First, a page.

This review considers factors affecting the flight capacity of carabid beetles and the implications of flight for carabids. Studies from the Dutch polders in particular show that young populations of carabids consist predominantly of macropterous species and macropterous individuals of wing-dimorphic species. Also populations of wing-dimorphic carabid species at the periphery of their geographical range contain high proportions of macropterous individuals. However, studies from Baltic archipelagos show that older populations of even highly isolated island habitats contain considerable proportions of brachypterous species and individuals. This suggests that macroptery is primarily an adaptation for dispersal and that there exists a mechanism for subsequently reducing the ratio of macropterous to brachypterous species under stable conditions, due to the competitive advantage of brachyptery. Populations in isolated habitats, such as islands and mountains, have high proportions of brachypterous species. Many macropterous species do not possess functional flight muscles. Species of unstable habitats, such as tree canopies and wet habitats, are mostly macropterous. Brachypterous species tend to disappear from disturbed habitats. There is uncertainty regarding the extent to which carabid dispersal is directed and how much passive. Both Den Boer and Lindroth recognized that mostly macropterous individuals of macropterous and wing-dimorphic species disperse and found new populations, after which brachyptery tends to rapidly appear and proliferate in the newly founded population. It is most likely that the allele for brachyptery would arrive via the dispersal of gravid females which had mated with brachypterous males prior to emigration. Whilst many studies consider wing morphology traits of carabid beetles to be species-specific and permanent, a number of studies have shown that the oogenesis flight syndrome, whereby females undertake migration and subsequently lose their flight muscles by histolysis before eventually regenerating them after reproducing, has been reported for a growing number of carabid species. Wing morphology of carabid beetles clearly offers strong potential for the study of population dynamics. This field of study flourished during the 1940's to the late 1980's. Whilst a considerable amount of valuable research has been performed and published, the topic clearly holds considerable potential for future study.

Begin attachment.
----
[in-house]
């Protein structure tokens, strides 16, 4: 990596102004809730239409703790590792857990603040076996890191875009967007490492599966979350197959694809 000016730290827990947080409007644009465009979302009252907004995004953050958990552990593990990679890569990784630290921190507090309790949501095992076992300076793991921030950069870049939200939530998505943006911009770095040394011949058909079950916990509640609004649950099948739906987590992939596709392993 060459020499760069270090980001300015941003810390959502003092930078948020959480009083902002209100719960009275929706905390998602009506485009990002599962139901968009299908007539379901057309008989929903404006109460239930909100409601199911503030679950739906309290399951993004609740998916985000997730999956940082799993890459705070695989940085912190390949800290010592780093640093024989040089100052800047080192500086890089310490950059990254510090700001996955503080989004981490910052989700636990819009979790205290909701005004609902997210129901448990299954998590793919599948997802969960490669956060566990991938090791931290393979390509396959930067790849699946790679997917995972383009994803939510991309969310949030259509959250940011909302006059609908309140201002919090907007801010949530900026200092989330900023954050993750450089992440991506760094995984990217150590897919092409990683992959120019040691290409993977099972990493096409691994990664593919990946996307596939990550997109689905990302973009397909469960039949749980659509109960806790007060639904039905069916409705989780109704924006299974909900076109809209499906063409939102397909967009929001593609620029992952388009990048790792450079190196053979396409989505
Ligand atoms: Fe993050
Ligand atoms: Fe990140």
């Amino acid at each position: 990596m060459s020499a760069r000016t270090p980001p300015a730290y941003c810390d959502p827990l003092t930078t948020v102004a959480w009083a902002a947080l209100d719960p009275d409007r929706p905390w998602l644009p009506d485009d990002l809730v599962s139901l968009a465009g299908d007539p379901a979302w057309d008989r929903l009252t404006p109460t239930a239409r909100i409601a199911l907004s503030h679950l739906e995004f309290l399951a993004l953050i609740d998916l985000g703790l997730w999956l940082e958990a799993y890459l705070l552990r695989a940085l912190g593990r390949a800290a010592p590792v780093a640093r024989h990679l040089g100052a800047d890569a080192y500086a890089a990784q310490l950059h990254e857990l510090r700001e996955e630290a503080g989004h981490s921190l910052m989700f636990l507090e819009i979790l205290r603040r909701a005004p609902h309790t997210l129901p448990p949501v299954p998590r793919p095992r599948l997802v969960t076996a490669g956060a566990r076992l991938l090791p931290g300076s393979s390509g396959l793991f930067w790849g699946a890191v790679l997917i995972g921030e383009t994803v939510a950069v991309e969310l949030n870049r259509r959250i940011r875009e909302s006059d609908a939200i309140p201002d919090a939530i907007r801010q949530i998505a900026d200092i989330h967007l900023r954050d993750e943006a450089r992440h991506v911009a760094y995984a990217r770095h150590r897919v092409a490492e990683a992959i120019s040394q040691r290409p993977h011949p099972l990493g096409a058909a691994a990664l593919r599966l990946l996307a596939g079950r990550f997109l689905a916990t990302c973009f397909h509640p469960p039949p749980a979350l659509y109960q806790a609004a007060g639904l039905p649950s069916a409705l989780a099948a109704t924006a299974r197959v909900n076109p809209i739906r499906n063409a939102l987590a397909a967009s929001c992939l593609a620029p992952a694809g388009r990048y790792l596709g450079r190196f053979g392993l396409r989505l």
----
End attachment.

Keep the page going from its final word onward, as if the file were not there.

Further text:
• Mikonranta, Lauri; Mappes, Johanna; Laakso, Jouni; Ketola, Tarmo (2015)
    Background: Pathogens evolve in a close antagonistic relationship with their hosts. The conventional theory proposes that evolution of virulence is highly dependent on the efficiency of direct host-to-host transmission. Many opportunistic pathogens, however, are not strictly dependent on the hosts due to their ability to reproduce in the free-living environment. Therefore it is likely that conflicting selection pressures for growth and survival outside versus within the host, rather than transmission potential, shape the evolution of virulence in opportunists. We tested the role of within-host selection in evolution of virulence by letting a pathogen Serratia marcescens db11 sequentially infect Drosophila melanogaster hosts and then compared the virulence to strains that evolved only in the outside-host environment. Results: We found that the pathogen adapted to both Drosophila melanogaster host and novel outside-host environment, leading to rapid evolutionary changes in the bacterial life-history traits including motility, in vitro growth rate, biomass yield, and secretion of extracellular proteases. Most significantly, selection within the host led to decreased virulence without decreased bacterial load while the selection lines in the outside-host environment maintained the same level of virulence with ancestral bacteria. Conclusions: This experimental evidence supports the idea that increased virulence is not an inevitable consequence of within-host adaptation even when the epidemiological restrictions are removed. Evolution of attenuated virulence could occur because of immune evasion within the host. Alternatively, rapid fluctuation between outside-host and within-host environments, which is typical for the life cycle of opportunistic bacterial pathogens, could lead to trade-offs that lower pathogen virulence.